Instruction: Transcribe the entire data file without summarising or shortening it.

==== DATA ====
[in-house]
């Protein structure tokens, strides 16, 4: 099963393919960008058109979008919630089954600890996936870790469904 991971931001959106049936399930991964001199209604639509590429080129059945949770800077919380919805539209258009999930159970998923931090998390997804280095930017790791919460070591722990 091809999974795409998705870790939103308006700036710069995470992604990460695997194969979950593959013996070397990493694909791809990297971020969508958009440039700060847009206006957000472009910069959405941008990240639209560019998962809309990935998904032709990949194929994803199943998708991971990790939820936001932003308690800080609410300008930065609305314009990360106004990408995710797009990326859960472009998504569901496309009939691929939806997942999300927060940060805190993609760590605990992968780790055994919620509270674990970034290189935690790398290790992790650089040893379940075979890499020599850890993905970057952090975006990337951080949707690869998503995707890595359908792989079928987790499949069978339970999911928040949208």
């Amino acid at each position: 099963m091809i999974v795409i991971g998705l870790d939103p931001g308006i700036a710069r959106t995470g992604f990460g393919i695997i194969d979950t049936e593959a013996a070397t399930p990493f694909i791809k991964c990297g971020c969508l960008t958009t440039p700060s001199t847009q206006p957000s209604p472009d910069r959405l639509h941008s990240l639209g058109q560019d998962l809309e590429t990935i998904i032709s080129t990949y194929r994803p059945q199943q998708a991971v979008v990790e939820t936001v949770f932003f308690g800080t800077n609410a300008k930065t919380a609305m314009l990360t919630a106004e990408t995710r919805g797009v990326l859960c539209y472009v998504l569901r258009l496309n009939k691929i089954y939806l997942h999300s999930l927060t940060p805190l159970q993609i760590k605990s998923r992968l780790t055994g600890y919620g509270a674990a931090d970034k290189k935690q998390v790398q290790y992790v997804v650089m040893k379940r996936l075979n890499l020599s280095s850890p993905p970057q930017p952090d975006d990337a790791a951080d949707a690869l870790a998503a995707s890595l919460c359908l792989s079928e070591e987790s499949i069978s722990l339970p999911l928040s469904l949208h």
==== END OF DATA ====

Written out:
[in-house]
């Protein structure tokens, strides 16, 4: 099963393919960008058109979008919630089954600890996936870790469904 991971931001959106049936399930991964001199209604639509590429080129059945949770800077919380919805539209258009999930159970998923931090998390997804280095930017790791919460070591722990 091809999974795409998705870790939103308006700036710069995470992604990460695997194969979950593959013996070397990493694909791809990297971020969508958009440039700060847009206006957000472009910069959405941008990240639209560019998962809309990935998904032709990949194929994803199943998708991971990790939820936001932003308690800080609410300008930065609305314009990360106004990408995710797009990326859960472009998504569901496309009939691929939806997942999300927060940060805190993609760590605990992968780790055994919620509270674990970034290189935690790398290790992790650089040893379940075979890499020599850890993905970057952090975006990337951080949707690869998503995707890595359908792989079928987790499949069978339970999911928040949208």
């Amino acid at each position: 099963m091809i999974v795409i991971g998705l870790d939103p931001g308006i700036a710069r959106t995470g992604f990460g393919i695997i194969d979950t049936e593959a013996a070397t399930p990493f694909i791809k991964c990297g971020c969508l960008t958009t440039p700060s001199t847009q206006p957000s209604p472009d910069r959405l639509h941008s990240l639209g058109q560019d998962l809309e590429t990935i998904i032709s080129t990949y194929r994803p059945q199943q998708a991971v979008v990790e939820t936001v949770f932003f308690g800080t800077n609410a300008k930065t919380a609305m314009l990360t919630a106004e990408t995710r919805g797009v990326l859960c539209y472009v998504l569901r258009l496309n009939k691929i089954y939806l997942h999300s999930l927060t940060p805190l159970q993609i760590k605990s998923r992968l780790t055994g600890y919620g509270a674990a931090d970034k290189k935690q998390v790398q290790y992790v997804v650089m040893k379940r996936l075979n890499l020599s280095s850890p993905p970057q930017p952090d975006d990337a790791a951080d949707a690869l870790a998503a995707s890595l919460c359908l792989s079928e070591e987790s499949i069978s722990l339970p999911l928040s469904l949208h």